Poetry Challenge #25

Double Dog Dare You to Delete the E

A lipogram consists of writing paragraphs or longer works in which a particular letter or group of letters is avoided. In its easiest form, a writer avoids using uncommon letters like X, J, Q, or Z. Or avoids words with “ing” or “ed” endings. More difficult lipograms avoid common letters like A, T or E—E being the most common letter in the English language.
If you think avoiding using E is tough, consider this: Ernest Vincent Wright wrote an entire 50,000 word novel, GADSBY, without using the letter E.

Well, dang. If Wright could write a whole novel without “E”, surely you and I can write a poem without “E”, can’t wii?

Begin with a poem you’ve already written. Revise it by deleting every “E” word and replacing it with another word, if necessary.

Or, if you’d rather, revise the poem using only “E” words.

Or, try writing an entirely new poem without the letter “E”.

(And no fair intentionally mis-spelling words to avoid using “E”, that’s cheating.)

For Inspiration:

American logologist A. Ross Eckler, Jr. recreated “Mary Had a Little Lamb” six times, excluding different letters each time. To see the results of his efforts, click over to Wikipedia.

Set the timer for 7 minutes.

Start writing!

Don’t think about it too much; just do it.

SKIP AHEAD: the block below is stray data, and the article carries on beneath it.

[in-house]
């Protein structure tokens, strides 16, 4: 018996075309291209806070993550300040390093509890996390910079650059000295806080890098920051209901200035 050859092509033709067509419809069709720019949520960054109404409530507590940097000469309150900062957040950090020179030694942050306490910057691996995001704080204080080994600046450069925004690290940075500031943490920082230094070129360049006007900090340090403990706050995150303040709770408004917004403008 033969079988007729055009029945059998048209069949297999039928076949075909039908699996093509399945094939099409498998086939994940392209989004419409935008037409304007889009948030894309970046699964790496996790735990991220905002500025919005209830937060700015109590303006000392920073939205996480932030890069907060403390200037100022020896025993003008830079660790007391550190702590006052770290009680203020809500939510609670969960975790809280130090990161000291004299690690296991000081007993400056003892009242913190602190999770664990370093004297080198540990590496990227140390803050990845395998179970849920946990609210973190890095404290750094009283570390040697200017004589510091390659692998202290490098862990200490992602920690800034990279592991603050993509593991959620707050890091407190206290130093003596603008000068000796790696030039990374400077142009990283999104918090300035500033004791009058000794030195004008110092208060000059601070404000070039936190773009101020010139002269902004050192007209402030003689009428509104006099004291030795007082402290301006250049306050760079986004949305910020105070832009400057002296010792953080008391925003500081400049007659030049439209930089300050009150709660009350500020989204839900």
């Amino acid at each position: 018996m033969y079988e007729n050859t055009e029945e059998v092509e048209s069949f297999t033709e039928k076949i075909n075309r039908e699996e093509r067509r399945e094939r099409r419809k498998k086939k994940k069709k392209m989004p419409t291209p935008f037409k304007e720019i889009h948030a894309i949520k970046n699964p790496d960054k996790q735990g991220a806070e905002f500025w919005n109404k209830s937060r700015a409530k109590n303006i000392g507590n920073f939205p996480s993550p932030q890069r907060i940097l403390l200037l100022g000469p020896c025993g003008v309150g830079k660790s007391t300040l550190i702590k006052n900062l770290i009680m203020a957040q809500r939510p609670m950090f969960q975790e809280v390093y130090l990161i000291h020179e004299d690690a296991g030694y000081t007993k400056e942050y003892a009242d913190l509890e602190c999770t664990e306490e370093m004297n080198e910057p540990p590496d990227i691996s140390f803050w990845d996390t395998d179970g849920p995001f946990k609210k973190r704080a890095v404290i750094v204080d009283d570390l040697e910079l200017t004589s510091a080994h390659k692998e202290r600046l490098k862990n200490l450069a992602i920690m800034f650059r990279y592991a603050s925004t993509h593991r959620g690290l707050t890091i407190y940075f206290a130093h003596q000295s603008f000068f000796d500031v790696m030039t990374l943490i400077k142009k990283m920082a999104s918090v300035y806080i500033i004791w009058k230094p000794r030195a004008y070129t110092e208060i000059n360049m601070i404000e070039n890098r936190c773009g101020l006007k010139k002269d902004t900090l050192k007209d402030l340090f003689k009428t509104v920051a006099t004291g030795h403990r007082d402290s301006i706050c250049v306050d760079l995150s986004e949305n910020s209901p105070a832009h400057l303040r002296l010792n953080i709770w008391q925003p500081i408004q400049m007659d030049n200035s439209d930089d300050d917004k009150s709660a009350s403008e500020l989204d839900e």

*Kelly Bennett and I began this 7-Minute Poetry Challenge over 700 days ago. We now take turns creating our own prompts to share with you. If you join us in the 7-Minute Poetry Challenge let us know by posting the title, a note, or if you want, the whole dang poem. Scroll down and click on the comments!

Poetry Challenge #24

The Ballad

Sometimes it’s fun to write a poem on a topic; sometimes it’s fun to try to use a form. I often use a form when I feel like my poem is wandering around or getting wordy. Forms force you to pay attention to the number of syllables you use or to a rhyme scheme.

A fairly easy form is the ballad. It usually has four lines in each verse with an ABAB rhyme scheme (every other line rhymes). It also has a strong rhythm. Lines alternate between four and three beats. If you aren’t good at hearing beats, use eight syllables on one line and six on the next.

Try writing a ballad of at least two verses. Remember you can always write a ballad (or haiku or acrostic

Ballads are great to set to music if you are musically inclined!

Here’s an example I wrote:

The red-winged blackbird sports a white
bar dully on his wing.
His epaulet is not so bright;
he’s not begun to sing.

A yellow bar will soon appear
and then a bright red line.
His red-winged name will be more clear,
and it will be springtime.